For a number of years I have been using UUIDs as intentionally meaningless names for objects like Web pages, to be able to publish them without having to name them right away. When I finally decide on a name (which usually entails deciding on the document's title), I simply redirect all requests from the UUID to the new, human-readable address. This way I don't lose any inbound links that may have accrued in the interim.

UUIDs For Greater Living

The humble universally unique identifier is actually a pretty clever invention. The problem the UUID solves is that objects (on computers) often need to be addressed by name, but it is too onerous to come up with a scheme for doing so. It is also important that no two objects receive the same name anywhere in the world. The UUID makes such collisions extremely unlikely by being so huge, numerically, that an accidental duplicate would effectively take forever to generate.

The problem with UUIDs, however, is that they look like this: 38f9b5ee-c1d7-44f5-b294-295db67998fd—wholly unfit for human consumption. They exhibit no mnemonic value because they aren't supposed to. Even after years of exposure to abstruse alphanumeric strings, I can never remember more than the first few digits—and it doesn't take more than a few hundred objects named this way for the first few digits to start to collide. This is a known problem that I have considered before: that it would be useful to turn this computerrhea into something more memorable.

My previous work along this line of inquiry was around cryptographic hashes, which is a similar problem with a different goal: to visually match a symbol we have with one we are given. This problem differs in that we want to pick an individual object out of a lineup. Here are some examples of the very primitive proof-of-concept I did for the hashes, in which I mapped bits in the symbol to blocks of grey, adapted to UUIDs:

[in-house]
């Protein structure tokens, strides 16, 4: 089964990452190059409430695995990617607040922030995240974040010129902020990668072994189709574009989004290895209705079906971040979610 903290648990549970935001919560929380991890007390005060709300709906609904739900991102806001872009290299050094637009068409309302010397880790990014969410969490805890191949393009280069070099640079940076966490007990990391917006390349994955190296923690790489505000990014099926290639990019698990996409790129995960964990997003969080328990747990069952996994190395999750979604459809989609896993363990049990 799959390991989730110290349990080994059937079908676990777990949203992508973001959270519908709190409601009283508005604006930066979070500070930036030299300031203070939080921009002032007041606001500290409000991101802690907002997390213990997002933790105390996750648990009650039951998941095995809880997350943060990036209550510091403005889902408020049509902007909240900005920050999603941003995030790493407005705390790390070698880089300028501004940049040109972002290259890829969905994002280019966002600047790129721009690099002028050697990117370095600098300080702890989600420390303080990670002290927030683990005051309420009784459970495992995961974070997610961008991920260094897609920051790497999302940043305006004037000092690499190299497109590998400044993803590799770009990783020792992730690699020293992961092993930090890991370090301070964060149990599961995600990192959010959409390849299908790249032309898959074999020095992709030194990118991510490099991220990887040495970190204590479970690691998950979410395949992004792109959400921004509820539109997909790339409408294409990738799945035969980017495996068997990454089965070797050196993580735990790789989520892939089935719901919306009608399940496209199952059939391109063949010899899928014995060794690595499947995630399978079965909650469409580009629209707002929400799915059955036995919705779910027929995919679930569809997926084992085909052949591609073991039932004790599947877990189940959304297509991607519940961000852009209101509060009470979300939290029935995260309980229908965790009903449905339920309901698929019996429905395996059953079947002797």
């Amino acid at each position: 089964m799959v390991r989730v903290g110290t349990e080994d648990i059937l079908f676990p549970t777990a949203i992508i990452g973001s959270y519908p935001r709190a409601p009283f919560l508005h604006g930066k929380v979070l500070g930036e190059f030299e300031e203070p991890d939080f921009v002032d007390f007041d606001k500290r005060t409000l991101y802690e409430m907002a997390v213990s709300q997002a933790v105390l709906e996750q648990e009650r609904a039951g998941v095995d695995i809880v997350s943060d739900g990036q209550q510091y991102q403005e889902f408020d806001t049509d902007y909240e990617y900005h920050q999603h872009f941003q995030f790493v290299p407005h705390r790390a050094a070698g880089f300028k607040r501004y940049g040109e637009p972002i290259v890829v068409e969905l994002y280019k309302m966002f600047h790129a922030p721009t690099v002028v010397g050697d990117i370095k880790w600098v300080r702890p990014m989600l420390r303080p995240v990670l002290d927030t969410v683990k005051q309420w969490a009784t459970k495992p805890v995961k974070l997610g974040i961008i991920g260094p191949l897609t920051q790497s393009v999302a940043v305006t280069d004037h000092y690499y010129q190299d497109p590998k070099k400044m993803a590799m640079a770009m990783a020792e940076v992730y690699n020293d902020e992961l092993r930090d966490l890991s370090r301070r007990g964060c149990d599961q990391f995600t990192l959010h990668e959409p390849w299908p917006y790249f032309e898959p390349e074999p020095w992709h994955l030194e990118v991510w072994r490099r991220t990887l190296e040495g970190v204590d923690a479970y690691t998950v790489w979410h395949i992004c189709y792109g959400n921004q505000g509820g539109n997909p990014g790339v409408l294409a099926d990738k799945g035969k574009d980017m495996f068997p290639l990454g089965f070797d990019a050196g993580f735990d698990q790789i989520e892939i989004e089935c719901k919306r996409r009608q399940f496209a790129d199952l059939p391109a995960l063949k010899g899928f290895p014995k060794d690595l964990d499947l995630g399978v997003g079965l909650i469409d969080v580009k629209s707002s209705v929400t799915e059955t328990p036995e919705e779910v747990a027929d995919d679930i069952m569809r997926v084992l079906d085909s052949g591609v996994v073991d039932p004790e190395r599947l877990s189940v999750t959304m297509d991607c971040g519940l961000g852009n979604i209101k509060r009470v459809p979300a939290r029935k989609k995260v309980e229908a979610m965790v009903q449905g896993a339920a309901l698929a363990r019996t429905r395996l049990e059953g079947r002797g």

Symbol Image

Revisiting this little excursion made me realize that my other examples regarding SHA-256 hashes are wrong, because at two bits per block (four shades of grey) there should be 128 blocks, i.e. twice as tall or wide as those above, which, at √128/2 = 8 blocks square. Also, they look way too much like QR codes.

Perhaps We Can Make This More Interesting

I thought to myself how it would be more memorable if instead of pixel grids, the data in these symbols drove geometric shapes, like Vash or Chernoff faces:

Almost a good idea, but what about flags, or heraldry? It should be feasible to cram 128 bits of entropy into a mishmash of stripes, lozenges and heraldic critters. These things don't have to be conspicuously exact like cryptographic hashes, they just have to be close enough. UUIDs also have a discernible anatomy and come in five different flavours: two based on time, two on hashes and one random. One could incorporate the season or time of day the symbol was minted (in the case of time-based UUIDs) into the generated image. Plenty of fun to be had with it.

Anyhow, this is born onto the back burner, because I have way too many projects going on at the moment. If anybody tries this though, let me know.